B2C Launch is LIVE! Plus Long-form Direct Response Sales Letters

by Rick Braddy on October 15, 2010

in Product Launch

As promised, I’m continuing coverage of the B2C launch that’s underway.  Just a reminder that this particular launch is aimed at consumers (not business people), so we’re taking a traditional online selling approach that’s most effective with a consumer audience.

If you sell to a B2B audience instead of consumers, this stuff is not for you (or your B2B audience)…

In particular, we are using a long form sales letter.

Why is that?   Simple.  Because it works!

Unlike Business-to-Business selling, where you’re dealing with a professional who is relatively sophisticated about their business and buying and who already understand the reasons to buy, selling to consumers is completely different.

You can’t assume anything about the buyer’s level of knowledge, so you must “take them on a journey” through the sales cycle – and you often have one opportunity to sell them, so you had better take your best shot, and the long form sales letter still outperforms a product catalog page for anything that’s not a commodity item – by far.

Why is that?  Because when you’re selling anything people aren’t familiar with, there’s a lot of information that must be transferred to make a sale. And you’re typically selling in a very competitive environment with consumers, so you must position your offer favorably and give people enough information to make an informed decision, along with reasons to take action now.  Otherwise, people’s natural tendencies to procrastinate, delay and not make a decision will prevail.

I know. I know.  You probably hate these sales letters and “bonuses”.  The truth of the matter is, they’re used when selling to consumers for a reason – they work.  Hey – I didn’t invent this stuff…

Long form sales letters have been around and proven themselves as direct-response advertising and selling tools for many decades. And if it was good enough for Claude Hopkins and the other direct mail / direct-response gurus, it’s certainly good enough for me.

So why do the long form sales letters work so well? They work because they take a prospect through the various stages they must experience in order to buy – awareness, interest, desire, decision and action.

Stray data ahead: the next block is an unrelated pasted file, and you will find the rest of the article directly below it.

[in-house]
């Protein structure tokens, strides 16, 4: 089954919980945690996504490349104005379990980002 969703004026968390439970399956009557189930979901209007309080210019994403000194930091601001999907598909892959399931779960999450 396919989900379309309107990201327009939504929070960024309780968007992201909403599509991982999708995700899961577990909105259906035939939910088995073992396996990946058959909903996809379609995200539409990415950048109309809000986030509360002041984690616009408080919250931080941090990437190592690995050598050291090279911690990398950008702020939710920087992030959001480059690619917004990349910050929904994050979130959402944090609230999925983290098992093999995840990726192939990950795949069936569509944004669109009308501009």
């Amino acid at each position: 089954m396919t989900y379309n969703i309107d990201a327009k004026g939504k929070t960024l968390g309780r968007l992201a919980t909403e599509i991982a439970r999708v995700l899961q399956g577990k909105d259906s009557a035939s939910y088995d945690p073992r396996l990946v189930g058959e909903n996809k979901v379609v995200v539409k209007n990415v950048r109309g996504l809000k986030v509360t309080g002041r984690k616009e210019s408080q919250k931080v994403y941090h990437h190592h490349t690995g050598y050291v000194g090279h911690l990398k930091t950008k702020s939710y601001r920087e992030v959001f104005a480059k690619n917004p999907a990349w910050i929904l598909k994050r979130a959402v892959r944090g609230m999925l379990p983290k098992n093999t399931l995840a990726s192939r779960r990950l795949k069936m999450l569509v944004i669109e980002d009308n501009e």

When we’re selling “asynchronously” (via the Internet or direct mail), we can’t actually be there to help a prospect through the sales process.  So, the direct response selling process, in the form of a long form sales letter, engages the prospect, educates them and takes them through the sales cycle – in just a few pages.

And in order to make any sale, you must answer people’s questions to two fundamental questions:

1) Why should I buy from you? (versus all my other alternatives)

2) Why should I buy today? (versus doing nothing at all and just waiting)

The sales letter must answer both of these questions convincingly.

Additionally, it must satisfy the most common Questions and Objections that a typical buyer has, or they won’t buy.

Lastly, like any good sales person would, it must “close the deal” – by asking for the order and making a convincing argument that the buyer should buy from you and do so right now – because if that prospect leaves your website, 90+% of them will never be back.

So you’d better take your best shot at closing the sale and helping your new customer enjoy the benefits of your product while they’re still on your site.

In a nutshell, that’s why long form sales letters still work and will always outperform a product catalog style site for B2C selling of items which are not commodities (jewelry, books, DVD’s, etc.)

One other thing I would like to point out about this sales page is the “Belcher Button” – that bright orange “Add To Cart” button that looks like this:

This order button makes it easy to see where to place the order, what the item costs and what methods of payment are accepted.  Believe it or not, this structure has been tested over and over again and is proven to generate the highest conversions on long form sales pages with consumers.

Everything on that sales page is there for a reason.  It’s a proven structure for selling information products, subscriptions, software, services and many other complex, non-commodity items on the Internet.

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